Le Bloc Québécois (BQ) is a federal political party based within the French-speaking province of Quebec. “The Bloc” was formed in 1991, by members of the Liberal and Progressive Conservative parties from Quebec. Currently led by Martine Ouellet, the Bloc has been a dominant party in the french-majority province of Quebec, and their platform is mostly based on the sovereignty and independence of the province at a federal level. Currently, after the Conservatives and Liberals, Le Bloc Québécois is the third largest federal party and is backed by the vast majority of Quebec citizens, who constitute approximately one third of the Canadian population.

The Green Party of Canada

The Green Party of Canada, currently under the leadership of Elizabeth May, is also a recently and quickly growing political party, and, like the NDP, leans far left on the political spectrum. The party began unofficially in 1980, when a group of independent MP’s collaborated on a political platform calling for the transition away from a nuclear-based society. Three years later, in 1983, the Green Party was officially formed at Carleton University in Ottawa.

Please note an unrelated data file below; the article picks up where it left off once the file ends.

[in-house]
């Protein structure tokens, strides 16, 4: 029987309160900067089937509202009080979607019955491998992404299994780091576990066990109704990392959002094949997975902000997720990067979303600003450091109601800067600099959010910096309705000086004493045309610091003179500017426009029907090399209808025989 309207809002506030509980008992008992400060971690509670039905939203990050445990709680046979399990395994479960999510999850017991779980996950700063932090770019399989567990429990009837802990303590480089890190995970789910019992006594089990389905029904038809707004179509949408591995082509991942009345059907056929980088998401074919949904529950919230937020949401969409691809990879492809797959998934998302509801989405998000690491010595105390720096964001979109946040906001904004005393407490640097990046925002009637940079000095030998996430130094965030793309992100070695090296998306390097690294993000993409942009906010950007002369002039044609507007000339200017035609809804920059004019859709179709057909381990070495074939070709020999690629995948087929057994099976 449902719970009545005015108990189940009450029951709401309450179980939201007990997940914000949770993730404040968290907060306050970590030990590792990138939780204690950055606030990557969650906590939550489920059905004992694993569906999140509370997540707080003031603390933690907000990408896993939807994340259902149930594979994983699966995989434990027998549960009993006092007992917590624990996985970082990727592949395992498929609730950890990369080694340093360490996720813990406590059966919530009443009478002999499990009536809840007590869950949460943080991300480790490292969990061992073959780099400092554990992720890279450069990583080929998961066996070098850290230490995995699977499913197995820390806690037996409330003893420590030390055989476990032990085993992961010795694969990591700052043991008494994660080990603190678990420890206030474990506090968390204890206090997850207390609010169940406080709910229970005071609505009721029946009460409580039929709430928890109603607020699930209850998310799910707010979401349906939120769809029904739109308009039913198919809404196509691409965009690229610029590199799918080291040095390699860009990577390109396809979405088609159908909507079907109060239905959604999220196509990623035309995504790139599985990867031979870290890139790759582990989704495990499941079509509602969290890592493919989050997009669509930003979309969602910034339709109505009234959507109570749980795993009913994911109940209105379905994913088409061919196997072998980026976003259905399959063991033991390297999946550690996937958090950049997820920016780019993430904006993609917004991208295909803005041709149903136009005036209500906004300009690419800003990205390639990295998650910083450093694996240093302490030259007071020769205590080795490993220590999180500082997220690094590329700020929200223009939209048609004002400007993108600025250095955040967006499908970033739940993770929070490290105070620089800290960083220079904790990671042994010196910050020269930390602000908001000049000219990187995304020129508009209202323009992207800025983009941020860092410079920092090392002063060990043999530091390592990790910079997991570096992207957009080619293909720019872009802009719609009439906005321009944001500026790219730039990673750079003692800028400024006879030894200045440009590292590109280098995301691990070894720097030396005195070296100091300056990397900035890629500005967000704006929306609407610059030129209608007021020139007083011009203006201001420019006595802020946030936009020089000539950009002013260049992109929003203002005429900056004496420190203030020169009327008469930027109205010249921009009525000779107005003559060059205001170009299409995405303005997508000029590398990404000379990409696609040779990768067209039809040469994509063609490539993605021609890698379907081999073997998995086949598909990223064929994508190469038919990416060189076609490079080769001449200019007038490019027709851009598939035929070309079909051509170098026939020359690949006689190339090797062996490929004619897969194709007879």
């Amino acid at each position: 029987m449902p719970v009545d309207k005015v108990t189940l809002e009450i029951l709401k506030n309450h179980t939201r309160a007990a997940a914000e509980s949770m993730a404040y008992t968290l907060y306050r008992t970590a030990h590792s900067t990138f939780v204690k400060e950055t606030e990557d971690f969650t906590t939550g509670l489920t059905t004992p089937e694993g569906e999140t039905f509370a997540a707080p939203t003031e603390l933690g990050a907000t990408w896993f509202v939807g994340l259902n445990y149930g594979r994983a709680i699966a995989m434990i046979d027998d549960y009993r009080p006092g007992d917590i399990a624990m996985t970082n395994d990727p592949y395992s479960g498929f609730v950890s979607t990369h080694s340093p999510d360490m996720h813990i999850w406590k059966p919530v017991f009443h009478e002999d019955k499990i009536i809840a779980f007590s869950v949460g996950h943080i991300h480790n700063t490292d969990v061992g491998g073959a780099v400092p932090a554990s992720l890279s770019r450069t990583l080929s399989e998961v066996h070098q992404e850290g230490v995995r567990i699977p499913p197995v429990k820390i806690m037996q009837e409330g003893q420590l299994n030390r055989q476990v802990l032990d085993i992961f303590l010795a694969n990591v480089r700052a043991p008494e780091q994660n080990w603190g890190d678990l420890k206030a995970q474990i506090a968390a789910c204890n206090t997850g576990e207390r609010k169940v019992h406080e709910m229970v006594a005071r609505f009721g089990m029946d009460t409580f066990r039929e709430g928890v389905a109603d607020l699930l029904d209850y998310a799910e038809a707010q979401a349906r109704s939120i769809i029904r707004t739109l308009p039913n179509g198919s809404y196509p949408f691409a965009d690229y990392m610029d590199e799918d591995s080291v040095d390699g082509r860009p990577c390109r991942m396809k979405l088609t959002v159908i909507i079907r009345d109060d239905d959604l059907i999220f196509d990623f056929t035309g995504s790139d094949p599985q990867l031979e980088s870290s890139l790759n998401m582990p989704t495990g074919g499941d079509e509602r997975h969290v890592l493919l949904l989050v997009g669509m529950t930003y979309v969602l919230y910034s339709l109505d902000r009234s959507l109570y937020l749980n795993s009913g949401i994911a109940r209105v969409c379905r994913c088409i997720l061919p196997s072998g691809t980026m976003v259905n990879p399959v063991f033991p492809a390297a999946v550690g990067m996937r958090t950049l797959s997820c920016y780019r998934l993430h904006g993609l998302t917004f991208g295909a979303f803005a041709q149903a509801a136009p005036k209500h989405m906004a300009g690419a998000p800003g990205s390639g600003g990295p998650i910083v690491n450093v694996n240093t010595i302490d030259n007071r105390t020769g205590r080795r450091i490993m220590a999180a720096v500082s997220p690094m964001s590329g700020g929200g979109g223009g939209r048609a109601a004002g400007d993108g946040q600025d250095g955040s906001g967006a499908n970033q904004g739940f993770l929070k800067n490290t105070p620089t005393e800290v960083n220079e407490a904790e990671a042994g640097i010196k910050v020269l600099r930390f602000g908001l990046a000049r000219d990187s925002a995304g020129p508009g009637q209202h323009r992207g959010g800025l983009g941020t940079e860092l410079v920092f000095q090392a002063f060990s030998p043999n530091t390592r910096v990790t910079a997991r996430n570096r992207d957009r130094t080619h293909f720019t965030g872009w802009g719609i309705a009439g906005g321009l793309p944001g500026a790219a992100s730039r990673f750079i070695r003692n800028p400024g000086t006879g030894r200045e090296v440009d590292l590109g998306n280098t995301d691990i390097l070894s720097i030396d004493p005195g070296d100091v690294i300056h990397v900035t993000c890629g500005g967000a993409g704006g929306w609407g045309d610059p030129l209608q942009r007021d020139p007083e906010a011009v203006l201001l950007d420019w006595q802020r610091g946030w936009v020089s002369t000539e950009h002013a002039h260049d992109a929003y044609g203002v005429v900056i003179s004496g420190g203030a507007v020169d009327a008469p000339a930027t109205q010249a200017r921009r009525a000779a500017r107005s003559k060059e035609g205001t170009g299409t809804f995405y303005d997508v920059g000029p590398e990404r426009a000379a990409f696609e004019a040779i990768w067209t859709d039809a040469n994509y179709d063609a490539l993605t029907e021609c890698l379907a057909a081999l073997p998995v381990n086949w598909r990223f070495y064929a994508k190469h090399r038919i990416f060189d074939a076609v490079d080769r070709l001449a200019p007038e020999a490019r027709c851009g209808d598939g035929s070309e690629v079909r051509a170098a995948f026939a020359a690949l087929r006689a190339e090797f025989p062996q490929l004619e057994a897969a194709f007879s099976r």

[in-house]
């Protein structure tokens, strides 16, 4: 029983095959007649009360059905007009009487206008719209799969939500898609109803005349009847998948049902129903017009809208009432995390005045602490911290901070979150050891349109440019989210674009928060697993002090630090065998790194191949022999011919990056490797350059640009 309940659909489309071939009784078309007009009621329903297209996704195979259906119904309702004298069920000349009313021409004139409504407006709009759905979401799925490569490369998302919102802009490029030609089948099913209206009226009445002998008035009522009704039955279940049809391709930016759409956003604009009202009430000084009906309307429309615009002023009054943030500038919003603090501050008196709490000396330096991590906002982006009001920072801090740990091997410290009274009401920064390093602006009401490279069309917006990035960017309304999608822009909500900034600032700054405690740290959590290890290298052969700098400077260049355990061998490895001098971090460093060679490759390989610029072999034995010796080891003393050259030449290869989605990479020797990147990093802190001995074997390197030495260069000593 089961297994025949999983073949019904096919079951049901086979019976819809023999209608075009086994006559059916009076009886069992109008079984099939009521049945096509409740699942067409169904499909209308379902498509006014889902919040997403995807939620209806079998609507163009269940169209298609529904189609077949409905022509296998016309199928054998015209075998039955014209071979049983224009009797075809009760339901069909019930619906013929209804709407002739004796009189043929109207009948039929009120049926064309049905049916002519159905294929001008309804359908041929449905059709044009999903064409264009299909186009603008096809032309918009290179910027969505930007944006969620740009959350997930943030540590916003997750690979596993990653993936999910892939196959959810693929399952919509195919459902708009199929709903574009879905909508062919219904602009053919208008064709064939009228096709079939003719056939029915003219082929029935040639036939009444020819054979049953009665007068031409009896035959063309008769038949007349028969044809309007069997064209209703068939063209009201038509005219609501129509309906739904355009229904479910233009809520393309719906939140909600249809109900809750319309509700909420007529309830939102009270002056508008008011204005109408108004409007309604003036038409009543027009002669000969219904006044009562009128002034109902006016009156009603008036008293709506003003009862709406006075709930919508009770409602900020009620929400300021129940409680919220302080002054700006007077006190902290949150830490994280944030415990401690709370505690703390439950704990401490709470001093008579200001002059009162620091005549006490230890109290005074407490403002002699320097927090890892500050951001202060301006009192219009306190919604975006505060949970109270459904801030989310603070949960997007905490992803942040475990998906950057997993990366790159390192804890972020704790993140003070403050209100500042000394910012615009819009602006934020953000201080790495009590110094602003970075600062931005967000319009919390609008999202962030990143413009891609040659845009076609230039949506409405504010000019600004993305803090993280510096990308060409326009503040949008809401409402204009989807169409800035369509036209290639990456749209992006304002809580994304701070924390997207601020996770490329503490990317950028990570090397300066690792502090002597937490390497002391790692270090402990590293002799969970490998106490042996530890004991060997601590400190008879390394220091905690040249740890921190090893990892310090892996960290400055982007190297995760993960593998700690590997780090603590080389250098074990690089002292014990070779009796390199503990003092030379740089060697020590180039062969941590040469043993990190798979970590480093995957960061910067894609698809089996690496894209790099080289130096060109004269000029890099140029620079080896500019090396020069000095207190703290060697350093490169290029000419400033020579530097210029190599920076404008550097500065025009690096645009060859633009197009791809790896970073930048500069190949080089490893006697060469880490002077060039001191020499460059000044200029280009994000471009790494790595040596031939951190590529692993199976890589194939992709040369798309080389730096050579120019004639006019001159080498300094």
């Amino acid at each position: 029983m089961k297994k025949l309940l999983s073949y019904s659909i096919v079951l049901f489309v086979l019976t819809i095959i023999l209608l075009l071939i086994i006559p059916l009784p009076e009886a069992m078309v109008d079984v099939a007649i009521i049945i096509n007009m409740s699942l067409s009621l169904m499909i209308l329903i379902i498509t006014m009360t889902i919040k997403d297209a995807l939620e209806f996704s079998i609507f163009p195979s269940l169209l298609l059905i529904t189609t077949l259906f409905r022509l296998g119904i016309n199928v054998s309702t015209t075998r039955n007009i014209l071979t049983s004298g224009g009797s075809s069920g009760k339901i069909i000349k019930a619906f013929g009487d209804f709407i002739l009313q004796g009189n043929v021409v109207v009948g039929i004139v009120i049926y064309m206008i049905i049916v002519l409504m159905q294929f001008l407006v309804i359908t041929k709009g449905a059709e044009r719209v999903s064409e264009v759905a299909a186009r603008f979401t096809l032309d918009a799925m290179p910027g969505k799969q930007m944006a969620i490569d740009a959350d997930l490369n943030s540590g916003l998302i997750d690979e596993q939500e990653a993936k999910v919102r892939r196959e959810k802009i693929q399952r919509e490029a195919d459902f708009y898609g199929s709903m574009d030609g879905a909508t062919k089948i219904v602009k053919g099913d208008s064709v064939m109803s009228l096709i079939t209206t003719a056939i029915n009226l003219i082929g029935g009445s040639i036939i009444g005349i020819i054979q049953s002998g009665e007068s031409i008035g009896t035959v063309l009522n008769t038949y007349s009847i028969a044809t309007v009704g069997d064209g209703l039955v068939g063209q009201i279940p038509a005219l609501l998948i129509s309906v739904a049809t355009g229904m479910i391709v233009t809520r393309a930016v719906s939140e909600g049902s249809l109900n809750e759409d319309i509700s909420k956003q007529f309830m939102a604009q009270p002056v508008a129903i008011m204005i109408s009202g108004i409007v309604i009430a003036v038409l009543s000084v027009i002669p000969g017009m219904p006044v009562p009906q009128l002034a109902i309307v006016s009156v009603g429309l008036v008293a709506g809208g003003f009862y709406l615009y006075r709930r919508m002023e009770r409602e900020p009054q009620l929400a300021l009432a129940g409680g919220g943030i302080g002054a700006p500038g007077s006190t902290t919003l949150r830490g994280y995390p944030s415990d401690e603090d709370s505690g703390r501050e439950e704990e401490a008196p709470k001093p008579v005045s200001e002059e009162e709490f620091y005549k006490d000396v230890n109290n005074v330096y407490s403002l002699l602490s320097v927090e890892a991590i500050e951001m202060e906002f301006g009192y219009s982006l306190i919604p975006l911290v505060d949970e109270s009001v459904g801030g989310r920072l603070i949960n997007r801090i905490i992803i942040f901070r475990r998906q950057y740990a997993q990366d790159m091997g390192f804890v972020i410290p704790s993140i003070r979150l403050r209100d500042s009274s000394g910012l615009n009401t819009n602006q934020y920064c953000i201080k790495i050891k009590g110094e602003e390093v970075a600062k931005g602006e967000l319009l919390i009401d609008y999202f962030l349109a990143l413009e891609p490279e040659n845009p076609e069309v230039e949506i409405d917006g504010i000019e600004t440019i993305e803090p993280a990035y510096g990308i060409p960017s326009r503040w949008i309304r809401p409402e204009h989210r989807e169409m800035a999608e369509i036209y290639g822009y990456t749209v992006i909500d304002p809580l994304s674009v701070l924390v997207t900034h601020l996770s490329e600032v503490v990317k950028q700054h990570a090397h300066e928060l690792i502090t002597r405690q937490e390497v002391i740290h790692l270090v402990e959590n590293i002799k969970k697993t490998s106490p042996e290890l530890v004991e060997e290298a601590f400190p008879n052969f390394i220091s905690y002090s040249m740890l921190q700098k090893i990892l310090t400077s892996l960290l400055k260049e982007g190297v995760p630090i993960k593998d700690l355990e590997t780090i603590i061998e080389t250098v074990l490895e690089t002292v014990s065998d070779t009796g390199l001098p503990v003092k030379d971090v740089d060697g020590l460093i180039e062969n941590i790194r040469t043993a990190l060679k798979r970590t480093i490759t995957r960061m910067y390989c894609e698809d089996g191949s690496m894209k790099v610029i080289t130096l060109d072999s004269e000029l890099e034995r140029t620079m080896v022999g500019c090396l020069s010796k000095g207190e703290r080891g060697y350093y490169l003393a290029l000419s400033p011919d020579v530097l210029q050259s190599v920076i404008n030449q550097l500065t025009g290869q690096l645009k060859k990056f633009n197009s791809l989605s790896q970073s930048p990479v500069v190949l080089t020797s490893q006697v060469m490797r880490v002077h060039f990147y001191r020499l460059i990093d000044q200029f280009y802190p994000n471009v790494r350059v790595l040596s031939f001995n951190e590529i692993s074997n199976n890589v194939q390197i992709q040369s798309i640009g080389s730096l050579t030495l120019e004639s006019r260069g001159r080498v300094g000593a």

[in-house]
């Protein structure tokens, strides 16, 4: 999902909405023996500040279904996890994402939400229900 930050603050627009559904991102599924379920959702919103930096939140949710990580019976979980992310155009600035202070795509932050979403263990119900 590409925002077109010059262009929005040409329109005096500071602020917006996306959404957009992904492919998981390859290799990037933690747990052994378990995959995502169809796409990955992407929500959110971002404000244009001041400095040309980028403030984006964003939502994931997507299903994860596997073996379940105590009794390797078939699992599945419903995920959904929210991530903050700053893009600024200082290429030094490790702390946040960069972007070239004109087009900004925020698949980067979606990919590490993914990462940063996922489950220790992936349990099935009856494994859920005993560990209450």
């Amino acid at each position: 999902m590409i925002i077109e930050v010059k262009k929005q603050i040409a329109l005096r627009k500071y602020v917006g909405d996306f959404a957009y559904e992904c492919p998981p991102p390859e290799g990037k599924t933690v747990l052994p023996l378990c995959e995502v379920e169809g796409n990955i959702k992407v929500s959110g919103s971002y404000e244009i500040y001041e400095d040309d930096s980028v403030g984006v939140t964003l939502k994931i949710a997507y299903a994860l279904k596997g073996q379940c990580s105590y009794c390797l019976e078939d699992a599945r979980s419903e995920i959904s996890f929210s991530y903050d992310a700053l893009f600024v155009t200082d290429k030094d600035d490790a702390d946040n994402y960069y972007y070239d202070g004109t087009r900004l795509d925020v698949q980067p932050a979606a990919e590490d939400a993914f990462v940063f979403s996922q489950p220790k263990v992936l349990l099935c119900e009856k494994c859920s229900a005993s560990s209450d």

The Green Party, focuses its political platform on environmental conservation and stewardship. Over the past decade, the Green Party has expanded its platform. The party is also opposed to capitalism and private sector presence in the education and health care systems, and strongly supports labour rights. While its shortage of MP`s may make the party seem negligible, it has significant influence in provincial and federal politics. The Green Party`s policies have been adopted and implemented by other parties, policies which include a Carbon-Tax and a Green Tax, both of which serve the purpose of greenhouse gas reduction.

The above major parties are fundamental to Canada`s closely-run but wide-ranged system of government, but there are other minor groups that are involved as well. There are nearly two dozen total registered parties at the federal level. Each party has its own unique platform, and is driven by its own ideals. These parties offer Canadians options far more complicated than the simple two party system that governs the United States. The transcendent nature of these parties and their strong political diversity exemplifies the democratic values of Canadian society; a society in which ideas and progress are encouraged, and thrive.